📰 EwA News Digest: Planting Trees, Mitigating Disease, and Saving Species

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Jun 8, 2021, 12:15:28 PM6/8/21
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Hi everyone! 

This is Kate, one of the EwA summer interns. I’m very excited to be writing my first news digest! 

To start off with some climate change mitigation progress, the United States has approved its first big offshore wind farm. After over a decade of planning, the Vineyard Wind project will be installed just off the coast Martha’s Vineyard with a goal of providing enough energy to power 400,000 homes. Read more at the Conversation.

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While this ambitious project will help us reduce our dependence on fossil fuels, unfortunately, this project alone will not reduce carbon emissions enough to protect the Antarctic from the harmful effects of climate change. New research shows that if carbon emissions aren’t cut quickly, Antarctica will reach an irreversible tipping point in 2060, where further efforts to pull carbon out of the air won’t be able to stop ice loss. Read more here

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If Antarctic melting isn’t reason enough for us to decrease our carbon emissions, carbon and global warming also damage coral reefs. A new study suggests that coral reefs could stop growing in the next 10 years if greenhouse gas emissions aren’t rapidly cut, due to ocean warming and acidification. Read more at ABC News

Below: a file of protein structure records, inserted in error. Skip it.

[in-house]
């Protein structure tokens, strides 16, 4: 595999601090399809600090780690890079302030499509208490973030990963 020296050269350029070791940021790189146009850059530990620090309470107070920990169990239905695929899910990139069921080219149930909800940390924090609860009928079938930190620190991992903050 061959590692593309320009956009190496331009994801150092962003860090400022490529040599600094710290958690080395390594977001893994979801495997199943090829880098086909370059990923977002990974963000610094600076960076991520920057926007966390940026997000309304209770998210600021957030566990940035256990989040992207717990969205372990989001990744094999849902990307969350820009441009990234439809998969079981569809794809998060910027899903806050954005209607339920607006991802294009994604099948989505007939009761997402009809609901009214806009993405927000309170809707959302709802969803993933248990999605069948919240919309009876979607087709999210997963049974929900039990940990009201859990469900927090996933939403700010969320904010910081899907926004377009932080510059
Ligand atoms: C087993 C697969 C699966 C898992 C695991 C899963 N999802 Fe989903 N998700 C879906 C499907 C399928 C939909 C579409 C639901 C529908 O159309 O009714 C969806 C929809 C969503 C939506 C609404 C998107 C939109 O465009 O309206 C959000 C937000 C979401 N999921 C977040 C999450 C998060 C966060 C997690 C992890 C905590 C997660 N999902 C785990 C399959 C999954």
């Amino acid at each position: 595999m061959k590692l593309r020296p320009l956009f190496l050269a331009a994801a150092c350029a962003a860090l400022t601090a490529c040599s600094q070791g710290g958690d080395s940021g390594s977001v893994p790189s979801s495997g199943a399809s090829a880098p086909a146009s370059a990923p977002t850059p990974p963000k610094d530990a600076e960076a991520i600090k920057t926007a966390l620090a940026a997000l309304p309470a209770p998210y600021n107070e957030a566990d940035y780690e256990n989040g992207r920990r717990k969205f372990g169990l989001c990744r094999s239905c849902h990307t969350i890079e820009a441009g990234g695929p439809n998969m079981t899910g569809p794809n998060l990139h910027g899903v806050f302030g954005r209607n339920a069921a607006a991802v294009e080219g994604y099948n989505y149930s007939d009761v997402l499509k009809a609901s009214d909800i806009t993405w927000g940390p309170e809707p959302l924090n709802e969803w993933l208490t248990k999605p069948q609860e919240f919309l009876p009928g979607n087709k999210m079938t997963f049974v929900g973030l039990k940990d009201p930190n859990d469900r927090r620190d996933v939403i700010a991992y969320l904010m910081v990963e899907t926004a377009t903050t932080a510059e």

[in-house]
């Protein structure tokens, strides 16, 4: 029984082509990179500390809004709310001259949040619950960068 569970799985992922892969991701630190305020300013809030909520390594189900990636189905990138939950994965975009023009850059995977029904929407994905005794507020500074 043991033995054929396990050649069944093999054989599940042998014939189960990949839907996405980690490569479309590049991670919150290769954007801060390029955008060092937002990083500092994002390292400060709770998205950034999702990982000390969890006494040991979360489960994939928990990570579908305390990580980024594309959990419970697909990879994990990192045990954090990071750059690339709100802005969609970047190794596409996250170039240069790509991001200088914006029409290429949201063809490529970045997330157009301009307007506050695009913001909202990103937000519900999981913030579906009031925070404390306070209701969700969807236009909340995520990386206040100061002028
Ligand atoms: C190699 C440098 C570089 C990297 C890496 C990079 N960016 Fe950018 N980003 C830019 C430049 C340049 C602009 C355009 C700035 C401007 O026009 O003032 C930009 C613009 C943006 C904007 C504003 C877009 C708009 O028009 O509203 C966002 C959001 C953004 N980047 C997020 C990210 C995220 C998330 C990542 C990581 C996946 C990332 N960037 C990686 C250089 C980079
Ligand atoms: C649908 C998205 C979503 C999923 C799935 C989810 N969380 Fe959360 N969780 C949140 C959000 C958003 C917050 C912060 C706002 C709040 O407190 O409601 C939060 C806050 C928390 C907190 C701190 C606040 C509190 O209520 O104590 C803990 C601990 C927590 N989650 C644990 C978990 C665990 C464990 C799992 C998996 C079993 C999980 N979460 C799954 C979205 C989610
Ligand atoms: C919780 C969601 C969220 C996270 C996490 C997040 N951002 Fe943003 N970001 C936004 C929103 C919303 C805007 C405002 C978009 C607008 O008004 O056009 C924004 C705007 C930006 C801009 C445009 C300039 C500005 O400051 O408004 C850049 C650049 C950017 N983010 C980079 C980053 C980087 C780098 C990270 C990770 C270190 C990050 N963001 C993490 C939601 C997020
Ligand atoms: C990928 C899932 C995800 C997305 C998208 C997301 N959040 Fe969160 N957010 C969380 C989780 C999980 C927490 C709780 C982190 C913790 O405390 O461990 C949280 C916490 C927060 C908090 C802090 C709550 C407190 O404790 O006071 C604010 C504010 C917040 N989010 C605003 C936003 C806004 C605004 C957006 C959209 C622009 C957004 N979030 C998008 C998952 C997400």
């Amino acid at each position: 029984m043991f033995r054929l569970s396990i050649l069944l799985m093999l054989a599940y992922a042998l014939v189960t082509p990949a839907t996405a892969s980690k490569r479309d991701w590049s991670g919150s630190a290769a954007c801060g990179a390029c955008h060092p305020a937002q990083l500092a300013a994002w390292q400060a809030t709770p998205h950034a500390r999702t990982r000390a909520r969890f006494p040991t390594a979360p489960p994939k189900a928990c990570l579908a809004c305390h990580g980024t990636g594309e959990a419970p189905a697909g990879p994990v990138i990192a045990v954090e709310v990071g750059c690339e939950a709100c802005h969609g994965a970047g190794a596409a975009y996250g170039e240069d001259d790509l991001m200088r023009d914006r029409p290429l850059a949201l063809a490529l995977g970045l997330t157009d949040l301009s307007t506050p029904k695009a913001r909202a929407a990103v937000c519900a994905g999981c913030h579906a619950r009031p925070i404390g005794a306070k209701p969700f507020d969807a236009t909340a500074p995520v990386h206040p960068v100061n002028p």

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Between the Antarctic and corals it’s clear that carbon and other greenhouse gas emissions need to be drastically cut. Besides using renewable energy to decrease fossil fuel usage, scientists are also testing out other solutions that remove carbon dioxide once it's already in the air. The trials of these new methods will begin in the UK and will include testing out five different methods. Read more at the Guardian.

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One method being tested as a way to remove carbon from the air-- planting more trees-- is already a topic of wide debateHowever, planting trees may not live up to all of the hype when it comes to carbon reduction. According to University of Arizona climate scientist David Breshears, tree planting is “like bailing water with a big hole in the bucket." Read the summary at Science Daily and see Breshears’ research here.

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While it may not be a foolproof plan for carbon reduction, planting trees to restore forests may be beneficial for a different reason: reducing the risk of disease. A recent study of the Hantavirus, a deadly infection spread by contact with infected rodents in Brazil, has found that restoration of Brazil’s Atlantic Forest could help reduce the risk of this disease by up to 45%. Read more at Mongabay


In addition to forest restoration, other restoration efforts are important because so many species are currently in danger. One species, the eastern monarch butterfly, has attracted researchers to its cause. study how and where declining milkweed can be restored. Read more at Science Daily.


That’s all I have for this edition of the news digest-- thank you for reading! I hope you all have a wonderful rest of your week and make sure to keep your eyes out for Olivia’s first news digest later this month!



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